French and Indian War

French and Indian War2018-11-28T09:54:38+00:00

The French and Indian War for APUSH

About the Author: Melissa Smith has taught A.P. U.S. History for over 20 years.  She has been involved in the A.P. U.S. History reading for 18 years as a reader, a table leader, the DBQ question leader, and currently as an exam leader.  She also recently served on the Test Development Committee for the SAT U.S. History Subject Test.

The French and Indian War

The French and Indian War (1754-1763) established Britain as the European authority in North America, catalyzed the beginnings of an American identity, and set the stage for the American Revolution of 1776.  With a British victory, Britain not only solidified its land claims in North America but also thoroughly defeated its European enemies, which left Britain as the world’s ruling super power. Unfortunately, the large expense of the war required Britain to raise taxes across the empire and end the salutary neglect of the last century. As Britain began implementing and enforcing new taxes, the colonists in America−fresh off being bonded by fighting a war−realized that only together could they fight against Britain’s attempts at governance and control over the colonies.

The French and Indian War (1754-1763) established Britain as the European authority in North America, catalyzed the beginnings of an American identity, and set the stage for the American Revolution of 1776.

A World War That Started in… Ohio?

The French and Indian War began in the Ohio Valley.

The French and Indian War began in the Ohio Valley.  While France had long claimed the vast territory west of the Appalachian Mountains, only about 90,000 French colonists lived there.  In the comparably smaller parcel of land east of the Appalachians occupied by the British, just fewer than 2 million colonists called that home.  Many Virginians desired expansion and formed the Ohio Company to speculate and acquire western land, in spite of French claims.   In 1754, the governor of colonial Virginia sent a young, 22-year-old George Washington to the Ohio Valley to warn off the French and protect Virginia’s investments.  Washington led a small company of colonial volunteers and Native American allies who fought with the French near Great Meadows, not far from present-day Pittsburg.  Washington’s men killed many French Canadians, including their commander, and then retreated to Fort Necessity a few miles away.  As Washington withdrew, the French established alliances with the Delaware and Shawnee people.  Within a few months, a larger French force surrounded Fort Necessity and compelled Washington to surrender but allowed him and his survivors to return to Virginia.  Historians consider Washington’s skirmishes with the French to be the opening battles of the French and Indian War.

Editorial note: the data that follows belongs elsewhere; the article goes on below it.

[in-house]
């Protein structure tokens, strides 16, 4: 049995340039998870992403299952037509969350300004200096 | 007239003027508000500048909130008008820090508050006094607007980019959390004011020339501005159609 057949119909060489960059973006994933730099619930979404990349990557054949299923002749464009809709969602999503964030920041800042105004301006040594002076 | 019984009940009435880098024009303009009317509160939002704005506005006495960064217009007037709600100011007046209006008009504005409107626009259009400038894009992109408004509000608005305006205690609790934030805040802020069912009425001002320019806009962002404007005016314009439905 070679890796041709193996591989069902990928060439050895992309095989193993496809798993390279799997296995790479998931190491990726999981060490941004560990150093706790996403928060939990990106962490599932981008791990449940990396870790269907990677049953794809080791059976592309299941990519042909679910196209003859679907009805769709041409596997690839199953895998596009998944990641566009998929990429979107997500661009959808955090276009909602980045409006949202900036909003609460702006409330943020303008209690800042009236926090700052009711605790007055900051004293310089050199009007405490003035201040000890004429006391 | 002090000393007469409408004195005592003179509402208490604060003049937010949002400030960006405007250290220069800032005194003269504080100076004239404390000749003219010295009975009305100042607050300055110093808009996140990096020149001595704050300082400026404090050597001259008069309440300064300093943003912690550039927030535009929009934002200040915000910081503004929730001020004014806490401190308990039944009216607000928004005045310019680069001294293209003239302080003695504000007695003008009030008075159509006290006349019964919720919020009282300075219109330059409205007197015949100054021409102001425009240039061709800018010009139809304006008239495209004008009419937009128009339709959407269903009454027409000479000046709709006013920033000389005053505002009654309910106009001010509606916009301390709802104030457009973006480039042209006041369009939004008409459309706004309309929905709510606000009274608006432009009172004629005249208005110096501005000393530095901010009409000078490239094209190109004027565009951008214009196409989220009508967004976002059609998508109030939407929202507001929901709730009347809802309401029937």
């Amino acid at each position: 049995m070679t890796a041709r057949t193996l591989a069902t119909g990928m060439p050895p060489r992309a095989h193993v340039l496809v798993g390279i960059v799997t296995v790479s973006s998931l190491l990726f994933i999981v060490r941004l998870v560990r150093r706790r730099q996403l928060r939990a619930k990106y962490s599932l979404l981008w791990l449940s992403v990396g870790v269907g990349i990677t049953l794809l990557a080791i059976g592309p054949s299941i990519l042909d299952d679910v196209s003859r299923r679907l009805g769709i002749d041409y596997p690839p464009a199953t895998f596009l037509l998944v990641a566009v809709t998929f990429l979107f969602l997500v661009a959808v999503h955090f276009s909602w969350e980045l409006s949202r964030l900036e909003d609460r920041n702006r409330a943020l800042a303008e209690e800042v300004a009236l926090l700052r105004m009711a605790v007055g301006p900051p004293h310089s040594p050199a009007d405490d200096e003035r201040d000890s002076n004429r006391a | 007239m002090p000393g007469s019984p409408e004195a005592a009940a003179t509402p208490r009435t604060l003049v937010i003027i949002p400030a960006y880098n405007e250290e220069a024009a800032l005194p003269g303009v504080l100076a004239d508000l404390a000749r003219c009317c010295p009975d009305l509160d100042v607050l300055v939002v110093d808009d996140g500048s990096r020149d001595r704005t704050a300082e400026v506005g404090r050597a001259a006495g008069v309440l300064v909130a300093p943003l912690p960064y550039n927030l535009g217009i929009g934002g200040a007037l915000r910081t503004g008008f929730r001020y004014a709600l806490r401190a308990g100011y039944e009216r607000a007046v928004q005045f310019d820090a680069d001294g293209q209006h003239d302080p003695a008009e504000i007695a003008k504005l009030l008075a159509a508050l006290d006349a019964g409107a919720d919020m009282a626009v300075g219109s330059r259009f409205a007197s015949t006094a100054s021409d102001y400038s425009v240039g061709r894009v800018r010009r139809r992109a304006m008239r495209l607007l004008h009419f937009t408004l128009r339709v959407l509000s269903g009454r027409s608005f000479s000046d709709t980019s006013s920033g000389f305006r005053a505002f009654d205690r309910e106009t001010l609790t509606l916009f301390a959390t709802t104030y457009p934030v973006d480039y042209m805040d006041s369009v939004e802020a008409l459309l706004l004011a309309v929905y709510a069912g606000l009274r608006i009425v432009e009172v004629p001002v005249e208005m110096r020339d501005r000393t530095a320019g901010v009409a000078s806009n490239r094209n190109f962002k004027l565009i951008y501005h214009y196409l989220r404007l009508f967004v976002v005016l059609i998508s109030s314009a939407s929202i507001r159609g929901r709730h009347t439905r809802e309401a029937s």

The First Congress. Kinda.

The Albany Congress would lay the groundwork for future colonial meetings such as the Stamp Act Congress and the Continental Congresses.

At almost the same time as Washington’s surrender at Fort Necessity, seven colonies (New York, Massachusetts, Connecticut, New Hampshire, Rhode Island, Pennsylvania, and Maryland) met at the Albany Congress.  Some colonists wanted to create a defense against the growing French and Indian threat as well as attempt to secure an alliance with the Mohawk people.  Benjamin Franklin used this meeting to present his Plan of Union, which proposed the creation of a colonial executive power that would oversee trade laws and military preparedness for the British North American colonies.  The colonial assemblies, however, never took this Plan of Union very seriously.  Colonial assemblies were uninterested in combining money, militias, and the authority they already wielded independently of each other, worried that this Plan of Union would dilute their individual authority.  However, the Albany Congress would lay the groundwork for future colonial meetings such as the Stamp Act Congress and the Continental Congresses.  This set an important precedent for collaborative meetings between the colonies and created the nascent idea of an American identity–separate and distinct from the identities of a “Virginian” or a “New Yorker.”  Additionally, the Albany Congress was the first expression of the idea of a single, national government uniting all of the colonies into one political body.

Seven Years War

By 1756, the North American colonial war evolved into a world war, the Seven Years’ War, as the European empires allied themselves against each other.

By 1756, the North American colonial war evolved into a world war, the Seven Years’ War, as the European empires allied themselves against each other.  Britain and Prussia allied against the forces of France, Spain, and Austria.  Britain not only dedicated more soldiers and supplies to the war in North America but also launched major offenses in the West Indies, India, and West Africa.  The increased number of British soldiers and equipment in North America led to Britain successfully defeating the French in Quebec in 1759 and Montreal the following year.